The brothers regularly grow canola, wheat, oats and buckwheat, which has been profitable for them. “The last couple years, we’ve averaged 25 to 30 bushels. I’m quite happy with that,” says Fyk.

De-hulling plant born through connections

Fyk says the death of the CWB forced him to learn how to market his crops.

“Until 2009, we depended on somebody else to do the marketing and sales of buckwheat, but as I got more involved with farm management and sales, I started looking for options. Prices weren’t what they should be. And, over time, several grain companies that were pooling and selling it merged until no one was willing to buy,” explains Fyk.

A few years prior, his high school friend, then a local mayor with a Japanese sister city, was welcoming someone from Japan who wanted to see buckwheat. Fyk obliged and gained one Japanese connection. Another important connection was with Ted Iizuka, president of Soba Canada in Toronto, Ont. 

In 2009, Iizuka was in Manitoba to inspect a buckwheat purchase from a major grain company, but there was just one problem. “The product wasn’t fresh enough,” he says. 

“Somehow, through his communication to Japan, he got my name and called me. I was flabbergasted.”

Surprised as he was, he welcomed a meeting and gained a customer. In 2009, Soba Canada began sourcing about 2,000 pounds annually of buckwheat from Fyk to make soba noodles. 

“[Iizuka] ran a small de-hulling and milling operation from his home in Mississauga and served his elite customers soba noodles once a week in his Toronto-area restaurant. He also sold soba flour and noodles to high-end customers in places like Montreal, New York, Los Angeles and San Francisco. With COVID-19, a lot of food businesses had to shut due to health regulations. Soba Canada folded and [Iizuka] returned to Japan.”

Always on the hunt for new markets, Iizuka helped Fyk establish connections with other companies in Japan like JBMA, Chuo Trading and Shimadaya Corporation. 

“Since no one in Canada was pooling buckwheat, we went into business as Fyk Soba Inc.” 

However, China was also increasing production and selling it cheaper, particularly as freight and shipping costs increased for Prairie farmers. The Japanese market slowed but with persistence Fyk connected with Birkett Mills in New York, and began to sell to them immediately in 2014. Birkett Mills processes Fyk’s buckwheat supplying Dr. Schär, a gluten-free Italian food company with facilities across Europe and United States.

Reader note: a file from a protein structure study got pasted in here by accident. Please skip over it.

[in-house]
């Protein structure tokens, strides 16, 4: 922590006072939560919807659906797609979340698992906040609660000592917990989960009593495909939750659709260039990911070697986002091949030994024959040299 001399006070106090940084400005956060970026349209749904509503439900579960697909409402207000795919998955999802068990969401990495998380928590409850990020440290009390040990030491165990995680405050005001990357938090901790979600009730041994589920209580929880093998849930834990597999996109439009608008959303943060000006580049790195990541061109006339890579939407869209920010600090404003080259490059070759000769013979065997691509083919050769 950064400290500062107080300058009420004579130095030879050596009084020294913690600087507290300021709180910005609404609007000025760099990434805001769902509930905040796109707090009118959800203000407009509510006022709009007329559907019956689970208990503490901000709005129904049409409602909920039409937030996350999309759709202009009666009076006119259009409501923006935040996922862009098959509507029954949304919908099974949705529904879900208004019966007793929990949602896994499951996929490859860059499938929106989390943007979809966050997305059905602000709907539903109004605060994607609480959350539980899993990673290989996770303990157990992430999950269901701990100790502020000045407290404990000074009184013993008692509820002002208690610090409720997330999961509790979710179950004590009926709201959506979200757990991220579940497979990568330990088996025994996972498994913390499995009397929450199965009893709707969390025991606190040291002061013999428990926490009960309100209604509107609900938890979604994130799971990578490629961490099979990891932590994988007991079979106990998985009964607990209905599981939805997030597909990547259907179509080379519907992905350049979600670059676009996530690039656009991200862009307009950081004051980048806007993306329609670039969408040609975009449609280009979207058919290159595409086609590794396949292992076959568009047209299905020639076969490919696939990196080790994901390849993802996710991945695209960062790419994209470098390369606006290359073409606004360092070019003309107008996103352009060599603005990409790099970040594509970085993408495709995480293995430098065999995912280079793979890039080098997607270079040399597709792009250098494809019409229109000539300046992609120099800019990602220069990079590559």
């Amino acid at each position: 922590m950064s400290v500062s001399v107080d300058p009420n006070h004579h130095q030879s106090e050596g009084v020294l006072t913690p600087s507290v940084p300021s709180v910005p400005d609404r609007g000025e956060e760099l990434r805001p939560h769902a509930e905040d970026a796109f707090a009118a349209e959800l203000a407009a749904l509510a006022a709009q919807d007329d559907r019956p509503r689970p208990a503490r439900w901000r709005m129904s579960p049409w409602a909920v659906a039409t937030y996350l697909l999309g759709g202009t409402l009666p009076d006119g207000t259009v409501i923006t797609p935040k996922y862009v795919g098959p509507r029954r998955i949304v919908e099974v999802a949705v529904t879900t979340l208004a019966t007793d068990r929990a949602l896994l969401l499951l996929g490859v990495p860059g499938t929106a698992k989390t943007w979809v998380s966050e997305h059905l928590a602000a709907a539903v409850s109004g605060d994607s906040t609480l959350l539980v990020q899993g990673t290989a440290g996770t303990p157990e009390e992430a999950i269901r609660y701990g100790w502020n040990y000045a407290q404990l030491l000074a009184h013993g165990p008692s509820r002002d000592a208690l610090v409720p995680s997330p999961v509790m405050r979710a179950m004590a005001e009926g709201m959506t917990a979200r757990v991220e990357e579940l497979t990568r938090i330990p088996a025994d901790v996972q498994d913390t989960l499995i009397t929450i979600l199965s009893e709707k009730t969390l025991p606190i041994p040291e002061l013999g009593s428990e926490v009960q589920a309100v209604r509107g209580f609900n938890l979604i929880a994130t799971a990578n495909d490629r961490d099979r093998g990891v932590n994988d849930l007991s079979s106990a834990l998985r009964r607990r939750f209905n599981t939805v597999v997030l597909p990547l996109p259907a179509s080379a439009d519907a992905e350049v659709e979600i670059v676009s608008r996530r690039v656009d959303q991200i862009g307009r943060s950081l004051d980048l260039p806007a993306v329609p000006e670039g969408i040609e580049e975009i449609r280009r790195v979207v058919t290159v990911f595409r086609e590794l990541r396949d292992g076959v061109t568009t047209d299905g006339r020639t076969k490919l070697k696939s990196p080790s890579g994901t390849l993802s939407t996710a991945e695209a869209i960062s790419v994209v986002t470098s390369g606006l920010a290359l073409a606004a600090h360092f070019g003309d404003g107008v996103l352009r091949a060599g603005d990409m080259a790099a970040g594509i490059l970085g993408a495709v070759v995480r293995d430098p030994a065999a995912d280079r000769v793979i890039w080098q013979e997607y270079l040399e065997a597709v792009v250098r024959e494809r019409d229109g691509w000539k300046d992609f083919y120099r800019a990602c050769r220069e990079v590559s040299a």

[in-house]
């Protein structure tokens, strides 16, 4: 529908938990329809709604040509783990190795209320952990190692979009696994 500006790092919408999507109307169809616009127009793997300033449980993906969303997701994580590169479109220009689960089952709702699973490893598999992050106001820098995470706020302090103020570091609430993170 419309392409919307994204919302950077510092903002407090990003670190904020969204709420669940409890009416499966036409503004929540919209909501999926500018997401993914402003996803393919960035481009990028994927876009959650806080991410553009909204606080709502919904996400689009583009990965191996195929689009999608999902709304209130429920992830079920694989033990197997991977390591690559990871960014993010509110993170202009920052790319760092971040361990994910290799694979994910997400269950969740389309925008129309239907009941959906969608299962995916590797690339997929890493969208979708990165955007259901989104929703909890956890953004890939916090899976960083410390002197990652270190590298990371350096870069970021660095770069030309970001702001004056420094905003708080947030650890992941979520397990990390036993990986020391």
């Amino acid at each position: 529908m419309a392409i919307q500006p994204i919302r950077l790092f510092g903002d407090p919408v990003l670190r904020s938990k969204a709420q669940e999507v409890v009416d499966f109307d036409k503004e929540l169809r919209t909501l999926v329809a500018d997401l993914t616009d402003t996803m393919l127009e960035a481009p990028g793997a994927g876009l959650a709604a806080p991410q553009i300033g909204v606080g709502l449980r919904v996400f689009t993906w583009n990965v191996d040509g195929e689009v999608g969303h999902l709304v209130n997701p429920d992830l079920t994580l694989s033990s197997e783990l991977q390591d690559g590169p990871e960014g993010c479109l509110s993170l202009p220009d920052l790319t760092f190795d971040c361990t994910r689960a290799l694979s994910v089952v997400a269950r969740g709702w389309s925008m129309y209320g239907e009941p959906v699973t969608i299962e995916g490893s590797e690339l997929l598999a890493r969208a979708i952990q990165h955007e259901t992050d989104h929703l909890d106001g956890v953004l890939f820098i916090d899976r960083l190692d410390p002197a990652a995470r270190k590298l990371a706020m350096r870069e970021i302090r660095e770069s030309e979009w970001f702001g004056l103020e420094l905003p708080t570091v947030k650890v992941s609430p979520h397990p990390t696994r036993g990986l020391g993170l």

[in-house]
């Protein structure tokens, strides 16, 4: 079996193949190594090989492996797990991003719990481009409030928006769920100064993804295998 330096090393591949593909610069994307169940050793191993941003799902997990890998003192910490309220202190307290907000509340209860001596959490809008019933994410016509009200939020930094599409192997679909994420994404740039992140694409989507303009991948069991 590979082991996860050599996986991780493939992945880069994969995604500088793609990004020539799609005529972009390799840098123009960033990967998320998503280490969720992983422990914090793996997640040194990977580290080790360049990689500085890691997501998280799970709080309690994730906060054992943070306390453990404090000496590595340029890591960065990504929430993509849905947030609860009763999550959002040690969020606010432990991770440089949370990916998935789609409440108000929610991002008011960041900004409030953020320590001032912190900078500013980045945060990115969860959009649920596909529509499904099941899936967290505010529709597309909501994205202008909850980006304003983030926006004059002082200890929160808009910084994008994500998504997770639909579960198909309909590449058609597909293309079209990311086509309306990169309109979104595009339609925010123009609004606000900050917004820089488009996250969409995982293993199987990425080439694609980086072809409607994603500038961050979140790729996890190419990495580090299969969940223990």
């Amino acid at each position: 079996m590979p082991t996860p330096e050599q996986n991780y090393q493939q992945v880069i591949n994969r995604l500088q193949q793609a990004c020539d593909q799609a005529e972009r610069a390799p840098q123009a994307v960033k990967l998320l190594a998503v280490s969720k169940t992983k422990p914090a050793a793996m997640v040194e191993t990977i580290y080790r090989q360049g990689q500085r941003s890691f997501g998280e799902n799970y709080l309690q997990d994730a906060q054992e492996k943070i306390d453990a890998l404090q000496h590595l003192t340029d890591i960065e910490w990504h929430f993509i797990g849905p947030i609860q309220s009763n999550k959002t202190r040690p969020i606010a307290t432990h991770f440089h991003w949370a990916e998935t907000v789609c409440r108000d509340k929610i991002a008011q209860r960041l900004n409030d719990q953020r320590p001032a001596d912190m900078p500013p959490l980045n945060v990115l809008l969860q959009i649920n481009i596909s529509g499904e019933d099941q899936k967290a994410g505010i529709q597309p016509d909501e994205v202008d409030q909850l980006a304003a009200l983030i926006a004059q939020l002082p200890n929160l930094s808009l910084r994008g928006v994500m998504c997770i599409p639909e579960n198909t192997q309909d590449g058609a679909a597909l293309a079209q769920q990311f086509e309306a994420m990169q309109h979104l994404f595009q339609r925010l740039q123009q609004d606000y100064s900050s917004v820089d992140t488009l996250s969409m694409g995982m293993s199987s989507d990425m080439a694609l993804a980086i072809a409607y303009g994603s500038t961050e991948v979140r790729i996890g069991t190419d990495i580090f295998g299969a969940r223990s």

“We hold an exclusive buckwheat contract for Manitoba and Saskatchewan to supply Birkett Mills,” he says. “Why cater to 120 million people in Japan, when you have a half a billion people in North America?” he asks rhetorically. “In 2016, we exported nearly 5,000 metric tonnes to the United States alone.”

Fighting for Ukraine, farmer style

More recently, Fyk responded to a call by the Ukrainian Embassy, shipping 140 metric tonnes of buckwheat seed to Ukraine.

“They sent multiple emails to companies, provinces and states looking for seed. I cancelled some other contracts to send seed there,” explains Fyk. “We worked with the Ukrainian Embassy in Ottawa and the president of the buckwheat association in Ukraine because they were sourcing seed from Kazakhstan and Russia. Of course, that’s not going to happen. We were the only one in Canada to do this.”  

With support from Canada-Ukraine Foundation, Soba’s seed and freight costs were absorbed by the Foundation.    

“It felt great to help,” he says.

Future plans

Canada remains a larger exporter of buckwheat than a processor. But that could change.

Fyk is continually testing new varieties looking for a larger seed more suitable for milling. He has varied seeding methods, with packer wheels versus floating the seed on. The latter, minus 60 pounds of fertilizer added to the packed crop, did better. Another area of study is trying to increase pollination rates on domestic buckwheat.

“Maybe there’s some tricks you can’t teach this old dog but maybe I can still learn some new tricks, too,” says Fyk with a grin. “We have a stone mill coming from Soba Canada. Stone milling is a slow process, producing more coarse flour, but great for soba noodles. If it runs faster than 14 revolutions a minute, the stone will heat. Another customer needs finer flour. The new mill would enable us to do approximately 1,000 pounds an hour.” 

Although buckwheat arrives clean at the plant, a colour sorter removes any last gluten particles to maintain a high gluten-free standard.

“We commissioned MNP to do a business plan about five years ago when the plant opened that said dependency on gluten-free products will increase 12 to 15 per cent a year,” says Fyk.

One challenge may be changing the mindset of those using buckwheat in their products who believe the price will fall as more is grown. Fyk disagrees saying the marketplace has to pay more because buckwheat competes with other commodities for farm acres. 

“COVID tightened demand for food. Food retailers could have kept prices higher, more in line with the real cost of farm production, but they didn’t train customers that food is cheap at the expense of farmers who take all the risk, with everyone down the line getting a free ride with a 25 per cent margin, give or take.”

Fyk still speaks his first language, an older form of Ukrainian taught by his grandparents. It’s helped him communicate with Ukraine and also with Canada’s newest Ukrainian immigrants, at least one he hopes to employ given their farm background. While he knows the world doesn’t go backward, resurgence could be positive.

“I wish I would have been a fly on the wall at the turn of the century when there was a home going up every quarter-mile. Today, our nearest neighbours are half-a-mile and three miles away. We farm today what 30 families farmed before. Do we need it?” he asks. “Maybe, given the way the world and economy is designed. However, I would still like to go back and have all those farmer neighbours.”